The Bell UH-1 Iroquois (unofficially Huey) is a military helicopter powered by a single, turboshaft engine, with a two-bladed main rotor and tail rotor. The helicopter was developed by Bell Helicopter to meet the United States Army’s requirement for a medical evacuation and utility helicopter in 1952, and first flew on 20th October 1956. Ordered into production in March 1960, the UH-1 was the first turbine-powered helicopter to enter production for the United States military, and more than 16,000 have been produced worldwide.
The first combat operation of the UH-1 was in the service of the U.S. Army during the Vietnam War. The original designation of HU-1 led to the helicopter’s nickname of Huey.
In September 1962, the designation was changed to UH-1, but “Huey” remained in common use. Approximately 7,000 UH-1 aircraft saw service in Vietnam.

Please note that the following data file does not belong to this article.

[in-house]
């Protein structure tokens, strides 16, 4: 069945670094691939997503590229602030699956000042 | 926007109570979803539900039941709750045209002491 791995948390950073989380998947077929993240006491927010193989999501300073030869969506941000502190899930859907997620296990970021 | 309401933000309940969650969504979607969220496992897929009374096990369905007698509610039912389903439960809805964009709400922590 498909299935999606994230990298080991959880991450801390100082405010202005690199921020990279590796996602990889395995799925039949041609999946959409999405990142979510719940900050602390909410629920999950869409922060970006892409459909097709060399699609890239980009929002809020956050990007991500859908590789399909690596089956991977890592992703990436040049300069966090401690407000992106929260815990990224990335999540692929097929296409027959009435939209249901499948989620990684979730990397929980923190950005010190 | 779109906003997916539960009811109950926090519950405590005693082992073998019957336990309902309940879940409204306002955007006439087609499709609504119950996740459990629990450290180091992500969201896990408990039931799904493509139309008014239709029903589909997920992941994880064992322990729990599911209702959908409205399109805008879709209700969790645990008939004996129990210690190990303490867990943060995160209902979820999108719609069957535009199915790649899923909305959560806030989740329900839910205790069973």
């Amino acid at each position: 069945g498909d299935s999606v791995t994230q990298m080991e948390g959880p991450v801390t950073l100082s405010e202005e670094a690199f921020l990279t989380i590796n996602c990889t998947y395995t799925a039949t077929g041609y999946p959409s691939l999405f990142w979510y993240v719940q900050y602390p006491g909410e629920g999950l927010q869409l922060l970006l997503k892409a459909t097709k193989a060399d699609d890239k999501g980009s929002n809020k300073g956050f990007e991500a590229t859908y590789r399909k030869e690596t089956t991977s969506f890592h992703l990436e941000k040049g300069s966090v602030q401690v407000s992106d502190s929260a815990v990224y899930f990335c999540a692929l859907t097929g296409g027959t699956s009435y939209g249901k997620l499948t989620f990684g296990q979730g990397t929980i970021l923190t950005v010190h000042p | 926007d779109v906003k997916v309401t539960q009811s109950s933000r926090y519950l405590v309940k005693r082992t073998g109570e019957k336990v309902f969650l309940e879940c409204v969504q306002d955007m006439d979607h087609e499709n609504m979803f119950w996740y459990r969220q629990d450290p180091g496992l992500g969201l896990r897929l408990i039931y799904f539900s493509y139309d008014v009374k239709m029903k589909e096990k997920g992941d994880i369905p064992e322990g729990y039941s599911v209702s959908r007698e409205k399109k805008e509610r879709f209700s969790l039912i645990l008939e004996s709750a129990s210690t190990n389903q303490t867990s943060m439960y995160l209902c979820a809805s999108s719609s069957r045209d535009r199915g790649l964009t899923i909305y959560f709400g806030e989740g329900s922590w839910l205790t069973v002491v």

The 352 licensed German UH-1D variants built by Dornier between 1967 and 1981 saw service with the military (Bundeswehr) by the German Army and German Air Force as light utility as well as search and rescue (SAR) helicopters. In addition the German Federal Police (Bundespolizei) made extensive use of the UH-1 before replacing them with newer Eurocopter EC135 helicopters.
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